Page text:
WHAT IS THE UN's record? Can it really be an instrument for world peace and harmony? Even a brief examination of its history since its foundation in 1945 reveals an inability to implement its own decisions when they are opposed by the big powers. On a few occasions during the 'cold war' the imperialist powers were able to use the UN as a cover, for instance, during their struggle with Stalinism in the 1950-53 Korean war, and to derail the development of a radical regime in the Congo from 1960-64.
Those who attempt to divert the idea of internationalism into safe UN channels sometimes argue for a 'democratisation' of the UN, either through removing the veto rights of the five permanent members of the security council (the US, Russia, China, Britain and France) or by increasing the number of permanent members. But the UN's role is not just determined by security council permanent members using, or threatening to use, their veto. A removal of these powers, or other proposals to democratise the UN, would not fundamentally change what it could and could not do.
The fact is that the major powers will not allow their fundamental interests to be challenged by the UN. The US's cynicism towards the UN is shown by the fact that it currently owes $1.7 billion in unpaid dues. Of course, one or more of the big powers may try and use the UN as a smokescreen in a clash with rivals, as in the Korean war. But this would not be the UN acting in the interests of the peoples of the world.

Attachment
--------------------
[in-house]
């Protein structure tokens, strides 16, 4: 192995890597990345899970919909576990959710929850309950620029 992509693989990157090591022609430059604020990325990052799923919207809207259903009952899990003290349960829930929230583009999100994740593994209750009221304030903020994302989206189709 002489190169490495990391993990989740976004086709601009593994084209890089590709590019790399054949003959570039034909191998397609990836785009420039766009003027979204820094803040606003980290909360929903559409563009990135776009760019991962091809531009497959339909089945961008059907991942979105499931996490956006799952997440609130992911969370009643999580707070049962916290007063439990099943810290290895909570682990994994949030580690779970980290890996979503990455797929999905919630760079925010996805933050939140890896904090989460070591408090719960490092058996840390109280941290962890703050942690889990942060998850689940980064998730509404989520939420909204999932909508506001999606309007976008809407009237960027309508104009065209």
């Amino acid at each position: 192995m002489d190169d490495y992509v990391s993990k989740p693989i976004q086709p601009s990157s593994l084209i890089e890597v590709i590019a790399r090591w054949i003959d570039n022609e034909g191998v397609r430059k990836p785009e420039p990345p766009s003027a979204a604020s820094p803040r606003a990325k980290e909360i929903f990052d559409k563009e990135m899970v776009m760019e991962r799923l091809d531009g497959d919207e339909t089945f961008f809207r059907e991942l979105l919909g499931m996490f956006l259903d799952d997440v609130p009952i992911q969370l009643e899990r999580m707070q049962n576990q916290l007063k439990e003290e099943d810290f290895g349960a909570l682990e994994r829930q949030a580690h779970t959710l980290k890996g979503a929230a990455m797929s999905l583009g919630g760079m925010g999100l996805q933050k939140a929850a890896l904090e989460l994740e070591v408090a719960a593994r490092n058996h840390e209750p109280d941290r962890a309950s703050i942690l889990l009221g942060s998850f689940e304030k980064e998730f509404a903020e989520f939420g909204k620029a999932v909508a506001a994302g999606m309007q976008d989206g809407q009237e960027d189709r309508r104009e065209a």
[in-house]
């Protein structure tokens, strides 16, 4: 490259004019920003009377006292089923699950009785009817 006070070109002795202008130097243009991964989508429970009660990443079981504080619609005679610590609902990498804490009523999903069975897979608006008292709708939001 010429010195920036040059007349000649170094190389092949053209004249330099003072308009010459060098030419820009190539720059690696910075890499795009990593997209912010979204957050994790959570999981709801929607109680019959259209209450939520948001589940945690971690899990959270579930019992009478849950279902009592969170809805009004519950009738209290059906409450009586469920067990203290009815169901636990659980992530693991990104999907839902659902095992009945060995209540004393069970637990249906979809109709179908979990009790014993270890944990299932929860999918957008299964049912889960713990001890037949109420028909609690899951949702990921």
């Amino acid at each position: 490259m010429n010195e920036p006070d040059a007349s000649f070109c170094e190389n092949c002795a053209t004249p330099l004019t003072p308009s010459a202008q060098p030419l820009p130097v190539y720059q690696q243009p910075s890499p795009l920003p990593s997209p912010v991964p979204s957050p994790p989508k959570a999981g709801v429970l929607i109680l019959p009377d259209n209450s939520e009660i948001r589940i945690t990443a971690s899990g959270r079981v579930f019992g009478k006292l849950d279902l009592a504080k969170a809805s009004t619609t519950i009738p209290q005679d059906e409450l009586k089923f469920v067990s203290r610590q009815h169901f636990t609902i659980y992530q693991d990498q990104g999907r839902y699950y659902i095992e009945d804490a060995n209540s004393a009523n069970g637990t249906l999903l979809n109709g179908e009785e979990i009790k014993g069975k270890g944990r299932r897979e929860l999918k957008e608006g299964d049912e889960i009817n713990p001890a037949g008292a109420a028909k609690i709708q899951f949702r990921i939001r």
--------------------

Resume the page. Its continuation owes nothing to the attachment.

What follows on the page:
The fundamental reason that the UN cannot be democratically transformed is that a state's foreign policy is the continuation of its home policy: capitalist policies at home inevitably mean capitalist foreign policies. And the armed forces of these countries not only carry out these policies abroad, but also stand as the final guarantors of the ruling class's power within their own countries. This is why any illusions in the 'democratic' role of capitalist armies, even if they are wearing blue helmets, are dangerous for the workers' movement. Armed forces which have been developed and trained to defend the capitalist system cannot act in the interests of working-class people.